Archive for the ‘883’ Tag

1989 Harley Sportster Cafe Racer

I recently posted an interesting Yamaha XS650 by this same shop (Loaded Gun Customs), and now they have this cafe’d 1989 HD Sportster up for sale. It’s definitely got some nice mechanical bits on it (the rear-sets and clip-ons), and it has a nice simple look to it. My own Sportster hasn’t been converted quite this far yet, but its getting there.

This bike is probably a 1200, but the seller doesn’t actually say. However, they did put new 10:1 pistons in it, and the cylinders look awfully new, so I would guess they plopped a 883 to 1200 upgrade kit on it and called it a day. It is missing the headlight adjustment nut cover, which is kind of odd given that the rider would have to look at the exposed bolthead and any pooling water every time they rode the bike.

Anyways, there are 2 days left in the auction, and the price is just over $3K. Reserve hasn’t been met, and the Buy-It-Now price is $5,200, so your guess is as good as mine as to what the reserve price has been set at. This is a pretty nice example of a Sportster cafe compared to most that we see…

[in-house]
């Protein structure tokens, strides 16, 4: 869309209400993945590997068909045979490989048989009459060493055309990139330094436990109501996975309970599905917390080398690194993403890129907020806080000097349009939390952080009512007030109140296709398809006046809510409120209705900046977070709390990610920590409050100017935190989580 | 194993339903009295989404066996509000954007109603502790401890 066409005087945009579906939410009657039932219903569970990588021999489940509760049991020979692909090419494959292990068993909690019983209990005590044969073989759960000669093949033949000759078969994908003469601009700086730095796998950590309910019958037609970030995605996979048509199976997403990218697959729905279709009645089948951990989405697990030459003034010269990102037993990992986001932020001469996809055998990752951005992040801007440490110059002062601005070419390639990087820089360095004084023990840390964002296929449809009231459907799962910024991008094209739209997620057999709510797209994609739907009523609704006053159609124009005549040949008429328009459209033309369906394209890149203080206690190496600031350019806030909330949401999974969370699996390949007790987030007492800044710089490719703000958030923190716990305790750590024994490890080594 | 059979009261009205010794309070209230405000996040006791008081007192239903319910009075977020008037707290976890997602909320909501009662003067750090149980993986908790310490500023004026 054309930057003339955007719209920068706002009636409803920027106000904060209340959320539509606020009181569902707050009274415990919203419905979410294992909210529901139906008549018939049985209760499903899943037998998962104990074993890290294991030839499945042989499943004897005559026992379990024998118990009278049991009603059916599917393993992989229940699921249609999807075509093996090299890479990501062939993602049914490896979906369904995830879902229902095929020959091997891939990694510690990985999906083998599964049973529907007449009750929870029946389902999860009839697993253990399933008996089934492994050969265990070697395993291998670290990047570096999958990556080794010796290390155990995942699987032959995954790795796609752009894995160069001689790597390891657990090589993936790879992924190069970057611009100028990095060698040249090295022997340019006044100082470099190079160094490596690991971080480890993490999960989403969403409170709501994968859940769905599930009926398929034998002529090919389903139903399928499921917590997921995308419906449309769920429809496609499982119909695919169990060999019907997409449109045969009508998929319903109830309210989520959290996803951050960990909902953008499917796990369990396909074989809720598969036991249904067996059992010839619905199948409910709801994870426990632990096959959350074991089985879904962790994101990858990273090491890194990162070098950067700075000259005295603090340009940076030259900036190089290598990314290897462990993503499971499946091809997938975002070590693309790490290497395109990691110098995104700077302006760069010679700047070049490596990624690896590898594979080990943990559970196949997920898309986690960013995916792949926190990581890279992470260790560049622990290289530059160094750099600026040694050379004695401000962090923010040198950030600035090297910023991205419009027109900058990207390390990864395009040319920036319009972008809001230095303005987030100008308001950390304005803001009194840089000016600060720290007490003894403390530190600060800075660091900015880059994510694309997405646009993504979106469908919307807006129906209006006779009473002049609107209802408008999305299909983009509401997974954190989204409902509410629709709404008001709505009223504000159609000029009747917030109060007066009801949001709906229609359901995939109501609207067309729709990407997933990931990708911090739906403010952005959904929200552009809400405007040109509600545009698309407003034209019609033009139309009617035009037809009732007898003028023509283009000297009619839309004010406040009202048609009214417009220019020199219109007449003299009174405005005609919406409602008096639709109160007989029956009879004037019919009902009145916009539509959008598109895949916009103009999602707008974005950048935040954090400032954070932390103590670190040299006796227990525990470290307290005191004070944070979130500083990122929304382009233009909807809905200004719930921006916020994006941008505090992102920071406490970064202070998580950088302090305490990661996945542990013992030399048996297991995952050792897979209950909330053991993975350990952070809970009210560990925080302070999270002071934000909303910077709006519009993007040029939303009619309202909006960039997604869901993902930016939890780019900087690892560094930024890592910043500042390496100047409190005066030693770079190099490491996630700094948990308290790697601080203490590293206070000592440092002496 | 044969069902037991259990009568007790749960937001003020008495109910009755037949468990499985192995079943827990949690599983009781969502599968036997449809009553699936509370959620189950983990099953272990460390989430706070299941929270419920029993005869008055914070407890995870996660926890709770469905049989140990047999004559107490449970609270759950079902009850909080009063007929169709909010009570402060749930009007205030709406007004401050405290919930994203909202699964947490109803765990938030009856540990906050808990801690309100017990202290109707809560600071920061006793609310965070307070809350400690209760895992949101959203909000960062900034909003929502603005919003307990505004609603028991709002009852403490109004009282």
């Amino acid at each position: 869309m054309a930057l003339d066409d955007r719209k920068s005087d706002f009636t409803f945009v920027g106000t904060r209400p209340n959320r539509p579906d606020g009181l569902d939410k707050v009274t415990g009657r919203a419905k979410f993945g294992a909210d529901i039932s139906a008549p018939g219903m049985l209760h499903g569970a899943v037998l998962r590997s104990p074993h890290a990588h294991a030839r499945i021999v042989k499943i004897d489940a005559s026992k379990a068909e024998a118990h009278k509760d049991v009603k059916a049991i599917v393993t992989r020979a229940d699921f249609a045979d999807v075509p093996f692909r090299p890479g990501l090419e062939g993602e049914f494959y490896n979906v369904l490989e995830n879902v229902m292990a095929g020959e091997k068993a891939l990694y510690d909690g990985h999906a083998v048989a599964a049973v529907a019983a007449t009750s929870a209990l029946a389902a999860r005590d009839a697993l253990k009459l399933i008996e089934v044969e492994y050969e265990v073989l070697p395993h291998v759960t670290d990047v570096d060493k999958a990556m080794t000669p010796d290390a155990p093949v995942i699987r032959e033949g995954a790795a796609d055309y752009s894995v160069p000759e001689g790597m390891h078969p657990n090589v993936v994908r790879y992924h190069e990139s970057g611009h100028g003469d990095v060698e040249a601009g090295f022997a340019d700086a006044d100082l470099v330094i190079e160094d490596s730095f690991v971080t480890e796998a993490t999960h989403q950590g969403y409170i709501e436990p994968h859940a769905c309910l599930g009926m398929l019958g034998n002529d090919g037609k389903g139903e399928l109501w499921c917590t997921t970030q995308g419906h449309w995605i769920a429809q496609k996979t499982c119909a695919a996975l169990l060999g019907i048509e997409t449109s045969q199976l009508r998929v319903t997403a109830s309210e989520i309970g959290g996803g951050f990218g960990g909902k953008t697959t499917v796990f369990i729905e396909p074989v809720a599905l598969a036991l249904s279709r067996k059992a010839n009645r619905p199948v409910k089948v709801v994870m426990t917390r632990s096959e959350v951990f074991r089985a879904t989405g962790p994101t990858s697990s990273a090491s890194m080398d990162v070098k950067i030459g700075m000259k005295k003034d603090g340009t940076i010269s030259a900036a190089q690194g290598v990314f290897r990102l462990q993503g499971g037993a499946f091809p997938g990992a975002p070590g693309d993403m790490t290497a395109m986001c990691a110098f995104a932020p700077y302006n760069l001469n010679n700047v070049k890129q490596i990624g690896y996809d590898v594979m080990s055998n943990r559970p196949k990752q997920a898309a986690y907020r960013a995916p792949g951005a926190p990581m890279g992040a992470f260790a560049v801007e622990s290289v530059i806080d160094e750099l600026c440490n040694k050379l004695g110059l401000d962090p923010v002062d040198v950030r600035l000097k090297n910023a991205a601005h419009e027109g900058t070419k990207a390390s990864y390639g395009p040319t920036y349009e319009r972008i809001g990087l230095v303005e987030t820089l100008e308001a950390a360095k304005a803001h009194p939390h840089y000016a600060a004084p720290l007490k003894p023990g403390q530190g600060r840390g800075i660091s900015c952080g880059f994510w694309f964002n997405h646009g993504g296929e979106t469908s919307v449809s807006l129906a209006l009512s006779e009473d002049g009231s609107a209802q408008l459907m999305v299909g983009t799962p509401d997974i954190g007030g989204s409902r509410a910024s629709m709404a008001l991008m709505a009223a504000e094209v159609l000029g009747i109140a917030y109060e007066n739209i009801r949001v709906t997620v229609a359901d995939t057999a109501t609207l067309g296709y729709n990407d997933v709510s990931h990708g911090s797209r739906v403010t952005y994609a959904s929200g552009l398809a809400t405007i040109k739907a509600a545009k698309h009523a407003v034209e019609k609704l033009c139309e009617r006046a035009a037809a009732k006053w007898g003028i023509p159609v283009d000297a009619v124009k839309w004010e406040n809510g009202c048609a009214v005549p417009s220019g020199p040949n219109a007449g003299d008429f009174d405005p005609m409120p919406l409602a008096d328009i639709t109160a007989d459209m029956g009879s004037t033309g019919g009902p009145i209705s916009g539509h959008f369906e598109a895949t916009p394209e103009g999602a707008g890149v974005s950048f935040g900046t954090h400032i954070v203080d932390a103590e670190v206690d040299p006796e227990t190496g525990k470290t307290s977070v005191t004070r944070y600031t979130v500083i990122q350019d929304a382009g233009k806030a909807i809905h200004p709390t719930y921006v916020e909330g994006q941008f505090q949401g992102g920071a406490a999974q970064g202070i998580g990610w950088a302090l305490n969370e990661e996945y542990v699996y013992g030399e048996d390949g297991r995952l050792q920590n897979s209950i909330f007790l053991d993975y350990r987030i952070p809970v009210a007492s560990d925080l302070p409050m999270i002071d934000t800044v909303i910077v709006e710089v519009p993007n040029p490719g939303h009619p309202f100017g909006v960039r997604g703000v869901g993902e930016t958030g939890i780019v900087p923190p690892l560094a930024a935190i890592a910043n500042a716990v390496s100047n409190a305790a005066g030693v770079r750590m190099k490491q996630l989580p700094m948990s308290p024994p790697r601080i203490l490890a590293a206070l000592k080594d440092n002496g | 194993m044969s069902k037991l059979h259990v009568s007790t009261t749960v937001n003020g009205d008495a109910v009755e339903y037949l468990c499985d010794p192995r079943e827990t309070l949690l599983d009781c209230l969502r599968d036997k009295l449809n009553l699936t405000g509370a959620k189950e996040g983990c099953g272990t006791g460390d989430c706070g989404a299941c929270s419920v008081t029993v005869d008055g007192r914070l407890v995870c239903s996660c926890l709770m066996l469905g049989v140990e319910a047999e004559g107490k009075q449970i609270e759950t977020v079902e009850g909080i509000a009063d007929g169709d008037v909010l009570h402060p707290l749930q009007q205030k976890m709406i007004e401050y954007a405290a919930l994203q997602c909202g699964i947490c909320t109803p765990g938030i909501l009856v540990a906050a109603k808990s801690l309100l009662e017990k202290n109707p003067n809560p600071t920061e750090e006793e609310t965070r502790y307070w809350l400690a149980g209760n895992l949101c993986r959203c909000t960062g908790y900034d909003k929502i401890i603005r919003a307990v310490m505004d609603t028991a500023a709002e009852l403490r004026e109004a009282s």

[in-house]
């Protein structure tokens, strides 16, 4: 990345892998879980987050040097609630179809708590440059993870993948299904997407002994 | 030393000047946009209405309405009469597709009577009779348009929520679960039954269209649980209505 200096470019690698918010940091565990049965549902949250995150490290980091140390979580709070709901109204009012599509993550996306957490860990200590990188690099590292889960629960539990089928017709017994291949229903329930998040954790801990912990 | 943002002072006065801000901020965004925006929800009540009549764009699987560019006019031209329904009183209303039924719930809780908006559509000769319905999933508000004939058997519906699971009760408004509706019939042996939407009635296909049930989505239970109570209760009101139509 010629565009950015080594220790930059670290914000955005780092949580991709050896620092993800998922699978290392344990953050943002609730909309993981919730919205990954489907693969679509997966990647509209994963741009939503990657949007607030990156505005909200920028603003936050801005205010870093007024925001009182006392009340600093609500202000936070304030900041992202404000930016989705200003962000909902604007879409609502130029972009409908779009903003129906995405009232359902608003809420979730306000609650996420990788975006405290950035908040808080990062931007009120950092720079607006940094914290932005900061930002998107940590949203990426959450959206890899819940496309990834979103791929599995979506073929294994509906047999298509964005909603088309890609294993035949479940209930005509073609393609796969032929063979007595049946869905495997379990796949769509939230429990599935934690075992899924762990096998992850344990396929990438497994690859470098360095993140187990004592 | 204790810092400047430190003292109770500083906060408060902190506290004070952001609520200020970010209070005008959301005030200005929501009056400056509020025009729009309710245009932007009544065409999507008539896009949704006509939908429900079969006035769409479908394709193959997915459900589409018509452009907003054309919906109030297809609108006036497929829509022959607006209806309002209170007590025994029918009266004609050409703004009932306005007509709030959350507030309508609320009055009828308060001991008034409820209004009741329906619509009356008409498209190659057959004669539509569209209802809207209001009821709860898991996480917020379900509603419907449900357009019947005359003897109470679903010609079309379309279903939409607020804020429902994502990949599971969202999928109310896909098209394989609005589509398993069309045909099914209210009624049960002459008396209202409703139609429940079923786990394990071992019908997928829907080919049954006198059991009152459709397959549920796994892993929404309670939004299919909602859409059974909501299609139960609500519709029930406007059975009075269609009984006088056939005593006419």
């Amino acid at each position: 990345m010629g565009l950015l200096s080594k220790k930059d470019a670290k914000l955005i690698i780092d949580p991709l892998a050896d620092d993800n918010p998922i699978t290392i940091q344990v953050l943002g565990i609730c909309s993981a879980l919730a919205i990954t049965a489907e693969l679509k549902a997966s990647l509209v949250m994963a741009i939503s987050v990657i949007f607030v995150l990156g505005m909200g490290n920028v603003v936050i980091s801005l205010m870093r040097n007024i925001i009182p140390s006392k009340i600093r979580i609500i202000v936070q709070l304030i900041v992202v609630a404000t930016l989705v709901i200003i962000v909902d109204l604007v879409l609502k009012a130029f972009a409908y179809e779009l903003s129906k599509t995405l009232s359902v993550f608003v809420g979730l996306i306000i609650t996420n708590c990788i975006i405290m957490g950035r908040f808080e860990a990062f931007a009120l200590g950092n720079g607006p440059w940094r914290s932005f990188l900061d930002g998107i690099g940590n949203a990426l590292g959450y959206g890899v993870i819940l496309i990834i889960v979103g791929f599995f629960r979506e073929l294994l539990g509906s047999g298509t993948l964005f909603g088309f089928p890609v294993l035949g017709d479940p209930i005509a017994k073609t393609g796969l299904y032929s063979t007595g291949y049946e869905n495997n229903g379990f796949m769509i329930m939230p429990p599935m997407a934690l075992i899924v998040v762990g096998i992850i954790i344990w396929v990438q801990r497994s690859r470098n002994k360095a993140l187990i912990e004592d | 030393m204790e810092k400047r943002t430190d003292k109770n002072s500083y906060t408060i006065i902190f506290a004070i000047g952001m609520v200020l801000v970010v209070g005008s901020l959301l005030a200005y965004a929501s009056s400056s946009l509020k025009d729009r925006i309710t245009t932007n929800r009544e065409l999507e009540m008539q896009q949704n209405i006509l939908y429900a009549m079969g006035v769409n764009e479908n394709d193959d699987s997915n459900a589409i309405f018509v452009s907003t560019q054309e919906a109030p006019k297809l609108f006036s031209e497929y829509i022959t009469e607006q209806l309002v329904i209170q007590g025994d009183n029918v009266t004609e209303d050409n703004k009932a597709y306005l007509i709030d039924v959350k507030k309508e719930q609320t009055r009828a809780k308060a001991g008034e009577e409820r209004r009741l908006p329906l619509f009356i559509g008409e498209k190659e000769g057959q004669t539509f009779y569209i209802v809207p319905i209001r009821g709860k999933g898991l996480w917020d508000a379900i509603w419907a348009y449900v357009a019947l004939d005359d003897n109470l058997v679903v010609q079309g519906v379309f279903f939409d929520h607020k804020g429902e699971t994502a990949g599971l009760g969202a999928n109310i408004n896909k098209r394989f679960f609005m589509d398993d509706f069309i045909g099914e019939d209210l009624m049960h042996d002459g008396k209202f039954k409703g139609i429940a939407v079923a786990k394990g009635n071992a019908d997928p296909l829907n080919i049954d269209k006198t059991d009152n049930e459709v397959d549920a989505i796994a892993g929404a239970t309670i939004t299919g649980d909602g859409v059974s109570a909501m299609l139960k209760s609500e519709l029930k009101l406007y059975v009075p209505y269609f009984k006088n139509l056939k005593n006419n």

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My Bike…

Clip-ons, 15″ Progressive shocks, modded forks, full Harley tax paid, and sticky Bridgestone BT45 tires.

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2002 Harley-Davidson Sportster 1200 Cafe Racer

As you may or may not know, I like Sportsters. I have 2005 883 myself, and have been converting it into a cafe racer for the last two years. Cafe conversions of the XL are fairly few and fair between relatively speaking, so when one comes up for sale on eBay, or I find one elsewhere, it tends to end up posted on the blog.

What we have here is a 2002 XL 1200. What does buying a 1200 and not an 883 get you? About 20 extra horsepower and dual front discs. While this bike has some nice mods done to it, it is far from complete. The clip-ons are there. The fender has been bobbed nicely. The bike has the black-out treatment on lots of the parts.

So what’s left?

It’s got to have a new exhaust. I don’t even want to think about how loud the stock head pipes run without mufflers must be. and it probably has moved the power band completely to the top end. I’m going to guess that the carb has been set up properly given that the bike has cams and head-work done to it. Oh yeah, did I mention how loud it probably is?